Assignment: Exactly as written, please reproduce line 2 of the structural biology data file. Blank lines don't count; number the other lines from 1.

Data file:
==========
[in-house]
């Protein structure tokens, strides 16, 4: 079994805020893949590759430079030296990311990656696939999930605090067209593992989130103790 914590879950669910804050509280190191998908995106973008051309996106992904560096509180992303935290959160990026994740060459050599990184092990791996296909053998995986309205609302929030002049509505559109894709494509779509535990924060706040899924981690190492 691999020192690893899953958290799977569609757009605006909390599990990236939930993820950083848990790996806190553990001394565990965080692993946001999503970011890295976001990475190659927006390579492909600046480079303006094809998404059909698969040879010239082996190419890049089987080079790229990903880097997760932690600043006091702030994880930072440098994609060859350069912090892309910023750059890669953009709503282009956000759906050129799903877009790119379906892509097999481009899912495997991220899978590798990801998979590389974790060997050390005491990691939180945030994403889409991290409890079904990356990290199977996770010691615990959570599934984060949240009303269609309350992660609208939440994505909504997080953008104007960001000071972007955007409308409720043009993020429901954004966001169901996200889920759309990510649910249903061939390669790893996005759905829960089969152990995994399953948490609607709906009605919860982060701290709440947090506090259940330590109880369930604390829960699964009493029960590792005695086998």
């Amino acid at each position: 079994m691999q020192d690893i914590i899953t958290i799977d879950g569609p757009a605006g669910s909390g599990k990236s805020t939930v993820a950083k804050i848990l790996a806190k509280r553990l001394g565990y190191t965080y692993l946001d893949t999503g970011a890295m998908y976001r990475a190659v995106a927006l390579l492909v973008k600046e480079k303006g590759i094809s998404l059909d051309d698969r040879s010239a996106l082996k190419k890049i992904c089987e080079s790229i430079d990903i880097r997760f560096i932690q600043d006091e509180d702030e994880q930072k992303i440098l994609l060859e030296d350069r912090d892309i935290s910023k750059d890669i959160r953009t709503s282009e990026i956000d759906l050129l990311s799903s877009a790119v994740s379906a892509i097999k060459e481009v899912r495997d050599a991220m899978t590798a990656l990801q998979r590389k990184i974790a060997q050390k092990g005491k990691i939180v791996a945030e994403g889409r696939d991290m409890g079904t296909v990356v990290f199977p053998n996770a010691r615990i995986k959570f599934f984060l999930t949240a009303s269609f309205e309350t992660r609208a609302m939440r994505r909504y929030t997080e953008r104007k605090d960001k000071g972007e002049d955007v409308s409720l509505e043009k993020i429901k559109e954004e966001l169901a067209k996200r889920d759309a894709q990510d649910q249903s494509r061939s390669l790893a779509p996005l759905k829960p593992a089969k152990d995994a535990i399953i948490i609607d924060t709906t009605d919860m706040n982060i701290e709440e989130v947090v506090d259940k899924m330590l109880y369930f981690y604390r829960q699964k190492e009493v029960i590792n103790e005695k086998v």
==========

């Protein structure tokens, strides 16, 4: 079994805020893949590759430079030296990311990656696939999930605090067209593992989130103790 914590879950669910804050509280190191998908995106973008051309996106992904560096509180992303935290959160990026994740060459050599990184092990791996296909053998995986309205609302929030002049509505559109894709494509779509535990924060706040899924981690190492 691999020192690893899953958290799977569609757009605006909390599990990236939930993820950083848990790996806190553990001394565990965080692993946001999503970011890295976001990475190659927006390579492909600046480079303006094809998404059909698969040879010239082996190419890049089987080079790229990903880097997760932690600043006091702030994880930072440098994609060859350069912090892309910023750059890669953009709503282009956000759906050129799903877009790119379906892509097999481009899912495997991220899978590798990801998979590389974790060997050390005491990691939180945030994403889409991290409890079904990356990290199977996770010691615990959570599934984060949240009303269609309350992660609208939440994505909504997080953008104007960001000071972007955007409308409720043009993020429901954004966001169901996200889920759309990510649910249903061939390669790893996005759905829960089969152990995994399953948490609607709906009605919860982060701290709440947090506090259940330590109880369930604390829960699964009493029960590792005695086998």